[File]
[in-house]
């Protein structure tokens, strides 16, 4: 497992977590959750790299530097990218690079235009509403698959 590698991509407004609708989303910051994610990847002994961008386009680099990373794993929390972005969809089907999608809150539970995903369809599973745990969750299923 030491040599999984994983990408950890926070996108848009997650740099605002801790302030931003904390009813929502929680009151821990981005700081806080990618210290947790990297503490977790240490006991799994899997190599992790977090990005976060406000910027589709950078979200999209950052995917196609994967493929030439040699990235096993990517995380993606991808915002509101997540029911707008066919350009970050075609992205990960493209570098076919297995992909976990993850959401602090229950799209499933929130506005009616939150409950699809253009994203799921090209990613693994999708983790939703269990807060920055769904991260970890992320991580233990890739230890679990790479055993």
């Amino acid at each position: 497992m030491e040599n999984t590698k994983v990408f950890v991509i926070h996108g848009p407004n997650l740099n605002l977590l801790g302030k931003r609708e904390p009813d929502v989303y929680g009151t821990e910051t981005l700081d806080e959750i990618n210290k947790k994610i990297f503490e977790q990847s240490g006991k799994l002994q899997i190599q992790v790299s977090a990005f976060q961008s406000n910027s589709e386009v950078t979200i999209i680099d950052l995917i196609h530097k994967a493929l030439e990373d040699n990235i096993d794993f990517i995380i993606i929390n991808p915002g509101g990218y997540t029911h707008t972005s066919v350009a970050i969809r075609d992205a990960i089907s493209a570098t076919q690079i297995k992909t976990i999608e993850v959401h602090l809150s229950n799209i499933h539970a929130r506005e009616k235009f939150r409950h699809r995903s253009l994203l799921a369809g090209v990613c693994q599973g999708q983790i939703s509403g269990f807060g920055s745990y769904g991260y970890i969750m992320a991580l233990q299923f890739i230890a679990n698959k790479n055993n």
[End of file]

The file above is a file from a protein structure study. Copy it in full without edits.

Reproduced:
[in-house]
């Protein structure tokens, strides 16, 4: 497992977590959750790299530097990218690079235009509403698959 590698991509407004609708989303910051994610990847002994961008386009680099990373794993929390972005969809089907999608809150539970995903369809599973745990969750299923 030491040599999984994983990408950890926070996108848009997650740099605002801790302030931003904390009813929502929680009151821990981005700081806080990618210290947790990297503490977790240490006991799994899997190599992790977090990005976060406000910027589709950078979200999209950052995917196609994967493929030439040699990235096993990517995380993606991808915002509101997540029911707008066919350009970050075609992205990960493209570098076919297995992909976990993850959401602090229950799209499933929130506005009616939150409950699809253009994203799921090209990613693994999708983790939703269990807060920055769904991260970890992320991580233990890739230890679990790479055993």
């Amino acid at each position: 497992m030491e040599n999984t590698k994983v990408f950890v991509i926070h996108g848009p407004n997650l740099n605002l977590l801790g302030k931003r609708e904390p009813d929502v989303y929680g009151t821990e910051t981005l700081d806080e959750i990618n210290k947790k994610i990297f503490e977790q990847s240490g006991k799994l002994q899997i190599q992790v790299s977090a990005f976060q961008s406000n910027s589709e386009v950078t979200i999209i680099d950052l995917i196609h530097k994967a493929l030439e990373d040699n990235i096993d794993f990517i995380i993606i929390n991808p915002g509101g990218y997540t029911h707008t972005s066919v350009a970050i969809r075609d992205a990960i089907s493209a570098t076919q690079i297995k992909t976990i999608e993850v959401h602090l809150s229950n799209i499933h539970a929130r506005e009616k235009f939150r409950h699809r995903s253009l994203l799921a369809g090209v990613c693994q599973g999708q983790i939703s509403g269990f807060g920055s745990y769904g991260y970890i969750m992320a991580l233990q299923f890739i230890a679990n698959k790479n055993n």